A week ago I witnessed a wonderful sound and light show in Capertee Valley NSW. About 200 Noisy Friarbirds held a session of "sunset chorussing" and I was lucky enough to be there! The effect was visually and aurally spectacular. Just as the last of the sun was raking the ridgetops and lighting up the distant cliffs with an orange glow, the friarbirds began to sing. They gathered in small groups, perched in sunlit tree tops, and spread out across 3 or 4 adjoining ridges adjacent to Coco Creek.
The chorus ebbed and flowed, beginning as a duet on one ridge, then taken up by others on that ridge, and then continuing to the next ridge, and the next, as if in reply. Birds sometimes flew and re-grouped, then sang some more. It seemed much more than a random cacophony, with some special communication processes involved perhaps. To my mind the whole event seemed like a celebration, but I guess that's unscientific! I did manage to tape record some of this, but only in mono, when what I really needed was quadrophonic monitoring!
A couple of years back I saw something similar with Noisy Friarbirds, same area, same time of year, but the group was only about 50 birds. They called at sunset each evening for about a week.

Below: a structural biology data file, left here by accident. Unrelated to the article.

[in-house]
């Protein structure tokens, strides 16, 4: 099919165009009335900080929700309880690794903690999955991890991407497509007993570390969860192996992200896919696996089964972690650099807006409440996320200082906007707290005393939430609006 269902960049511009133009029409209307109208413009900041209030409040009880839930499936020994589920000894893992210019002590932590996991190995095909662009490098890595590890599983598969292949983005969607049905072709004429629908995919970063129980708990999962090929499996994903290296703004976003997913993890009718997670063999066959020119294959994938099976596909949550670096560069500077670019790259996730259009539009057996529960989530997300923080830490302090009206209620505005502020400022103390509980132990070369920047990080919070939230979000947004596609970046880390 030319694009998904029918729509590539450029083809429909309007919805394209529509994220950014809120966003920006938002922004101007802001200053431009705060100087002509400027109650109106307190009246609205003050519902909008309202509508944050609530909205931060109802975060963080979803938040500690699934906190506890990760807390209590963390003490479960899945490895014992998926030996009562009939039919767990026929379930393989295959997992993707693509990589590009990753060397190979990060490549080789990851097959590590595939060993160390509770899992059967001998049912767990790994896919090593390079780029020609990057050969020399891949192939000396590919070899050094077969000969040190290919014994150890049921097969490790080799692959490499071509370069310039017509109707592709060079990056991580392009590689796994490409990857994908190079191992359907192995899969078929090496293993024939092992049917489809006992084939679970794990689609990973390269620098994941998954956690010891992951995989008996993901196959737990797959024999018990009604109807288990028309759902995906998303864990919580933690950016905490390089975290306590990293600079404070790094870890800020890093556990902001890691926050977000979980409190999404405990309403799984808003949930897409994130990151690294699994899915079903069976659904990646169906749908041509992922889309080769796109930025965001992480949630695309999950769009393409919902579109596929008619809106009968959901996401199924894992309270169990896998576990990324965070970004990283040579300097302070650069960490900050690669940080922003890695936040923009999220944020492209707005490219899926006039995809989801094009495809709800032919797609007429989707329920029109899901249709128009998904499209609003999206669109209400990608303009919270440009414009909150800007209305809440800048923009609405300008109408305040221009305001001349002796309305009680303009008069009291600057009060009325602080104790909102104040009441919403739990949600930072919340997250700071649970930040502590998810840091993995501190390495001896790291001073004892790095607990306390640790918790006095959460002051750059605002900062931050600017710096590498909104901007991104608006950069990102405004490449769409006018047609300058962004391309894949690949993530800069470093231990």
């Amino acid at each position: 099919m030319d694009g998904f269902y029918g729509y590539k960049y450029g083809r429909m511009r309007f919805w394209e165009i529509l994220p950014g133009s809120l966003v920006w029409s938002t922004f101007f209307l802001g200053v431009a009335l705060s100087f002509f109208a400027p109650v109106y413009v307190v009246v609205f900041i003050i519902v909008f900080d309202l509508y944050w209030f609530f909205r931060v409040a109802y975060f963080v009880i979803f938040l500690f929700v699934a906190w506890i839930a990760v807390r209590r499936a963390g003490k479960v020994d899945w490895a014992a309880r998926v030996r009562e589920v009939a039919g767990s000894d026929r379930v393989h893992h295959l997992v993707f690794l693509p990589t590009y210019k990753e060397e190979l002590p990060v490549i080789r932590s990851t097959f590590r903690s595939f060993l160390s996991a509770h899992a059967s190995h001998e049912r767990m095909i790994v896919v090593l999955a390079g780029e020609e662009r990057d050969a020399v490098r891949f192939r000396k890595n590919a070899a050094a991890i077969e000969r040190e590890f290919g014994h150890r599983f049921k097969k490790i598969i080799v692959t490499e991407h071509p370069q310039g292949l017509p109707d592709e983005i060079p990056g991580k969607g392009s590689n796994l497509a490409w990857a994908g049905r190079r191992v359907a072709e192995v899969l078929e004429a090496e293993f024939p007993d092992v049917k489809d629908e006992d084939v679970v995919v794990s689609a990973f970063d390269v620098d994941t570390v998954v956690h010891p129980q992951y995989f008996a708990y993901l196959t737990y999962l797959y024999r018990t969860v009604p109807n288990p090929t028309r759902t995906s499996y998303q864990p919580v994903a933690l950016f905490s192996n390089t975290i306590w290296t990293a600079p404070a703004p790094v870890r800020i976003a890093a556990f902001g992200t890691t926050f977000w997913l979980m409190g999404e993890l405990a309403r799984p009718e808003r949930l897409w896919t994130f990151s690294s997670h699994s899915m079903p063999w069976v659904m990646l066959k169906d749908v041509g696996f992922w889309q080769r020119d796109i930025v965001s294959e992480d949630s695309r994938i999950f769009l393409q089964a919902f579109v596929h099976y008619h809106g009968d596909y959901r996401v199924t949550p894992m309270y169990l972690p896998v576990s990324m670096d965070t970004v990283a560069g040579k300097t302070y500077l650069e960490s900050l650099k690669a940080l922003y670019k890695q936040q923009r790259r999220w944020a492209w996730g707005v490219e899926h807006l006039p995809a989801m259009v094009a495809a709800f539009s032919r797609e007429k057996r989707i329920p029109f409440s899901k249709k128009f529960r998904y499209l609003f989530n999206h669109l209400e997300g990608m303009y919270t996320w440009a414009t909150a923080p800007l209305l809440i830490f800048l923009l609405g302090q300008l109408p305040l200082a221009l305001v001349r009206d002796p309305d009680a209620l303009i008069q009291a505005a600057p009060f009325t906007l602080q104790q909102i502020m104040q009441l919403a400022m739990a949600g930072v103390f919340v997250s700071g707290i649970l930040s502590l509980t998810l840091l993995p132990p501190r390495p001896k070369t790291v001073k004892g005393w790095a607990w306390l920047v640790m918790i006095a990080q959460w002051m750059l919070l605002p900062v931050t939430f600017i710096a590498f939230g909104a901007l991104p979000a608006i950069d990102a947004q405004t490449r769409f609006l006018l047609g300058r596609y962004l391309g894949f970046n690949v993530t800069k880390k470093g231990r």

I asked David Geering about this. He hadn't heard that happen with Noisy Friarbirds, but he had once seen and heard 150 Regent Honeyeaters chorussing at sunset in winter 1997, Capertee Valley, in a manner similar to the Noisy Friarbirds that I've just described.
Carol Probets has heard Noisy Friarbirds chorussing at sunset on the rim of Kanimbla Valley near Mt. Victoria NSW. She said the whole hillside seemed alive with singing friarbirds just as the sun was going down. That was about 10 years ago, I don't know the time of year.
Another recollection was from Kakadu National Park, NT. I was trying to record the calls of Helmeted Friarbirds. They only gave one-note calls at dawn, but at sunset (winter) about a dozen of them would chorus in a call-and-answer routine.
There's been lots written about dawn chorussing, but does anyone know any more about the phenomenon of sunset chorussing? And more particularly, what are the Noisy Friarbirds communicating to one another? How big do their flocks get? Is this a winter farewell gathering? Are they pairing up for the spring, checking out the song quality of potential mates? Or what?
All ideas to Birding-Aus! Thanks!